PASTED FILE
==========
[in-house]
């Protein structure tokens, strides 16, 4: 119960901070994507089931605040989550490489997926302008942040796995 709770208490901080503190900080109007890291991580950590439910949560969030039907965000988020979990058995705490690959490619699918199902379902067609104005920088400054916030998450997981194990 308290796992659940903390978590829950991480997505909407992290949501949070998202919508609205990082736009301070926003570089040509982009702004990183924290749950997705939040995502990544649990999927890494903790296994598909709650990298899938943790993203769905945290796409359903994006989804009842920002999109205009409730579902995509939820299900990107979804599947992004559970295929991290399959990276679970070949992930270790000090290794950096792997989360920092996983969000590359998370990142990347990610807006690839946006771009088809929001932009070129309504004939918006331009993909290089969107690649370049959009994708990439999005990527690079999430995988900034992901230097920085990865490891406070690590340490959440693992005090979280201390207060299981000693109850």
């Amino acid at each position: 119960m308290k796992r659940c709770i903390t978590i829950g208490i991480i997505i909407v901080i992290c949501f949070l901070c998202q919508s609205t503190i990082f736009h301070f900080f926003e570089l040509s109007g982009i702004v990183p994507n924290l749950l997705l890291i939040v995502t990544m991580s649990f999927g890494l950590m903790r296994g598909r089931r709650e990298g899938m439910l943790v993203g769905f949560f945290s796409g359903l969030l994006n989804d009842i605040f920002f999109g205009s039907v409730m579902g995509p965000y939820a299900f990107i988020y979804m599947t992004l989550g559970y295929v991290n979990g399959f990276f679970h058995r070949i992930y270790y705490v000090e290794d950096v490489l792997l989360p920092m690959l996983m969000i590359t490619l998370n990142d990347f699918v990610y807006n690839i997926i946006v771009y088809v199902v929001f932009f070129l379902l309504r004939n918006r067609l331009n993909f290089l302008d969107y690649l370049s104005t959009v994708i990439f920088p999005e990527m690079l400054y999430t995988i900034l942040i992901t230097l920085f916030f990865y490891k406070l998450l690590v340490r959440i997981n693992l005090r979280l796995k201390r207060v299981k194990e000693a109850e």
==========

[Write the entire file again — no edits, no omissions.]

[in-house]
């Protein structure tokens, strides 16, 4: 119960901070994507089931605040989550490489997926302008942040796995 709770208490901080503190900080109007890291991580950590439910949560969030039907965000988020979990058995705490690959490619699918199902379902067609104005920088400054916030998450997981194990 308290796992659940903390978590829950991480997505909407992290949501949070998202919508609205990082736009301070926003570089040509982009702004990183924290749950997705939040995502990544649990999927890494903790296994598909709650990298899938943790993203769905945290796409359903994006989804009842920002999109205009409730579902995509939820299900990107979804599947992004559970295929991290399959990276679970070949992930270790000090290794950096792997989360920092996983969000590359998370990142990347990610807006690839946006771009088809929001932009070129309504004939918006331009993909290089969107690649370049959009994708990439999005990527690079999430995988900034992901230097920085990865490891406070690590340490959440693992005090979280201390207060299981000693109850």
């Amino acid at each position: 119960m308290k796992r659940c709770i903390t978590i829950g208490i991480i997505i909407v901080i992290c949501f949070l901070c998202q919508s609205t503190i990082f736009h301070f900080f926003e570089l040509s109007g982009i702004v990183p994507n924290l749950l997705l890291i939040v995502t990544m991580s649990f999927g890494l950590m903790r296994g598909r089931r709650e990298g899938m439910l943790v993203g769905f949560f945290s796409g359903l969030l994006n989804d009842i605040f920002f999109g205009s039907v409730m579902g995509p965000y939820a299900f990107i988020y979804m599947t992004l989550g559970y295929v991290n979990g399959f990276f679970h058995r070949i992930y270790y705490v000090e290794d950096v490489l792997l989360p920092m690959l996983m969000i590359t490619l998370n990142d990347f699918v990610y807006n690839i997926i946006v771009y088809v199902v929001f932009f070129l379902l309504r004939n918006r067609l331009n993909f290089l302008d969107y690649l370049s104005t959009v994708i990439f920088p999005e990527m690079l400054y999430t995988i900034l942040i992901t230097l920085f916030f990865y490891k406070l998450l690590v340490r959440i997981n693992l005090r979280l796995k201390r207060v299981k194990e000693a109850e």